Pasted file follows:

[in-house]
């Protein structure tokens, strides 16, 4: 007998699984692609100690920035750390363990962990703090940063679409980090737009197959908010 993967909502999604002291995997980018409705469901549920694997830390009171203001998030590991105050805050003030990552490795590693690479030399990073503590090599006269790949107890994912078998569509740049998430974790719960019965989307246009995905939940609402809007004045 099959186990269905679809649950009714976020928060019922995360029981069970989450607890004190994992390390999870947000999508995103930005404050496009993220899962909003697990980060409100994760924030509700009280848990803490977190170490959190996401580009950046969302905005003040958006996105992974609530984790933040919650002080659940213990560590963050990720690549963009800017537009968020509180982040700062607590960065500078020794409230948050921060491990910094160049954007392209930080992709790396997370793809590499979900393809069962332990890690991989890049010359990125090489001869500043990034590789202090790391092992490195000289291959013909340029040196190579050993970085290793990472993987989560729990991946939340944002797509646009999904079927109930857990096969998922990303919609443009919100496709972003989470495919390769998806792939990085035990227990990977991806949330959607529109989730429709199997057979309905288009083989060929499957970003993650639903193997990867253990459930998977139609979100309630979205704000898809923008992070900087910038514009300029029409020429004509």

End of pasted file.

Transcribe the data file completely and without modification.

[in-house]
């Protein structure tokens, strides 16, 4: 007998699984692609100690920035750390363990962990703090940063679409980090737009197959908010 993967909502999604002291995997980018409705469901549920694997830390009171203001998030590991105050805050003030990552490795590693690479030399990073503590090599006269790949107890994912078998569509740049998430974790719960019965989307246009995905939940609402809007004045 099959186990269905679809649950009714976020928060019922995360029981069970989450607890004190994992390390999870947000999508995103930005404050496009993220899962909003697990980060409100994760924030509700009280848990803490977190170490959190996401580009950046969302905005003040958006996105992974609530984790933040919650002080659940213990560590963050990720690549963009800017537009968020509180982040700062607590960065500078020794409230948050921060491990910094160049954007392209930080992709790396997370793809590499979900393809069962332990890690991989890049010359990125090489001869500043990034590789202090790391092992490195000289291959013909340029040196190579050993970085290793990472993987989560729990991946939340944002797509646009999904079927109930857990096969998922990303919609443009919100496709972003989470495919390769998806792939990085035990227990990977991806949330959607529109989730429709199997057979309905288009083989060929499957970003993650639903193997990867253990459930998977139609979100309630979205704000898809923008992070900087910038514009300029029409020429004509």